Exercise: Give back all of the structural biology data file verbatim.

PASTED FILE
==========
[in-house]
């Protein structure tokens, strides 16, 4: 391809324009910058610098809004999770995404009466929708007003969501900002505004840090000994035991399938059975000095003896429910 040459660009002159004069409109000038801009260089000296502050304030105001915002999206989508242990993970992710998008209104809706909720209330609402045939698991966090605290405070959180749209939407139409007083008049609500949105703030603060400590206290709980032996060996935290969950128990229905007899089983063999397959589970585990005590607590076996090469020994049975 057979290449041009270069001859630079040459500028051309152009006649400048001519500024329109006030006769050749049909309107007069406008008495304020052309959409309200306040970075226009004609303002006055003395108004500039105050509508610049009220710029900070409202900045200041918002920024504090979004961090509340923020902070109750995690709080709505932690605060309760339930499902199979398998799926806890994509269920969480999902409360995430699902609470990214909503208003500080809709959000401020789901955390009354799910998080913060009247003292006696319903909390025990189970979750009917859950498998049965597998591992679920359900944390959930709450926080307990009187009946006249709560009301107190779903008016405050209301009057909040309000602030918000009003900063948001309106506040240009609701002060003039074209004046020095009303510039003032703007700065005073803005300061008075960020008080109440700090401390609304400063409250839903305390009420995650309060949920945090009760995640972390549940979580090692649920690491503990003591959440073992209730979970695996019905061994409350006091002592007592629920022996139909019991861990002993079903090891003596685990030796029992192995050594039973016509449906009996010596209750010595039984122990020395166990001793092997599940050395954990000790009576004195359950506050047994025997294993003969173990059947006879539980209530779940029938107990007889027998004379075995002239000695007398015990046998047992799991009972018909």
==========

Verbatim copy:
[in-house]
């Protein structure tokens, strides 16, 4: 391809324009910058610098809004999770995404009466929708007003969501900002505004840090000994035991399938059975000095003896429910 040459660009002159004069409109000038801009260089000296502050304030105001915002999206989508242990993970992710998008209104809706909720209330609402045939698991966090605290405070959180749209939407139409007083008049609500949105703030603060400590206290709980032996060996935290969950128990229905007899089983063999397959589970585990005590607590076996090469020994049975 057979290449041009270069001859630079040459500028051309152009006649400048001519500024329109006030006769050749049909309107007069406008008495304020052309959409309200306040970075226009004609303002006055003395108004500039105050509508610049009220710029900070409202900045200041918002920024504090979004961090509340923020902070109750995690709080709505932690605060309760339930499902199979398998799926806890994509269920969480999902409360995430699902609470990214909503208003500080809709959000401020789901955390009354799910998080913060009247003292006696319903909390025990189970979750009917859950498998049965597998591992679920359900944390959930709450926080307990009187009946006249709560009301107190779903008016405050209301009057909040309000602030918000009003900063948001309106506040240009609701002060003039074209004046020095009303510039003032703007700065005073803005300061008075960020008080109440700090401390609304400063409250839903305390009420995650309060949920945090009760995640972390549940979580090692649920690491503990003591959440073992209730979970695996019905061994409350006091002592007592629920022996139909019991861990002993079903090891003596685990030796029992192995050594039973016509449906009996010596209750010595039984122990020395166990001793092997599940050395954990000790009576004195359950506050047994025997294993003969173990059947006879539980209530779940029938107990007889027998004379075995002239000695007398015990046998047992799991009972018909």